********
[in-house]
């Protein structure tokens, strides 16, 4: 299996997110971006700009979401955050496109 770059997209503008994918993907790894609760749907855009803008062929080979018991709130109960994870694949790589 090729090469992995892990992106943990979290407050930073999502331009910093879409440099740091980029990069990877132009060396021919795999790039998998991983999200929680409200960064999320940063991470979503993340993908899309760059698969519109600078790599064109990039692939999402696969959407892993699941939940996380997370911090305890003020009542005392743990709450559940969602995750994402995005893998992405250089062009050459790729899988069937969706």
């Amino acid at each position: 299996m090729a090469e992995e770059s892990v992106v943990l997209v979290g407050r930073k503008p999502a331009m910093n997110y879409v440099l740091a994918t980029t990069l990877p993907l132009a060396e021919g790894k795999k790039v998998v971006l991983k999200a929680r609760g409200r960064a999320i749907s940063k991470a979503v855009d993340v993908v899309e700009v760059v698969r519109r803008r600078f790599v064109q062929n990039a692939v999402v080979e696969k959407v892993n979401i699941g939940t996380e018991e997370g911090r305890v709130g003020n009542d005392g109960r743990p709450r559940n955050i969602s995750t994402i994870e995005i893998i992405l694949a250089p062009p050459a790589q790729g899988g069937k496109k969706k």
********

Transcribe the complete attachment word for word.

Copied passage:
[in-house]
């Protein structure tokens, strides 16, 4: 299996997110971006700009979401955050496109 770059997209503008994918993907790894609760749907855009803008062929080979018991709130109960994870694949790589 090729090469992995892990992106943990979290407050930073999502331009910093879409440099740091980029990069990877132009060396021919795999790039998998991983999200929680409200960064999320940063991470979503993340993908899309760059698969519109600078790599064109990039692939999402696969959407892993699941939940996380997370911090305890003020009542005392743990709450559940969602995750994402995005893998992405250089062009050459790729899988069937969706």
């Amino acid at each position: 299996m090729a090469e992995e770059s892990v992106v943990l997209v979290g407050r930073k503008p999502a331009m910093n997110y879409v440099l740091a994918t980029t990069l990877p993907l132009a060396e021919g790894k795999k790039v998998v971006l991983k999200a929680r609760g409200r960064a999320i749907s940063k991470a979503v855009d993340v993908v899309e700009v760059v698969r519109r803008r600078f790599v064109q062929n990039a692939v999402v080979e696969k959407v892993n979401i699941g939940t996380e018991e997370g911090r305890v709130g003020n009542d005392g109960r743990p709450r559940n955050i969602s995750t994402i994870e995005i893998i992405l694949a250089p062009p050459a790589q790729g899988g069937k496109k969706k």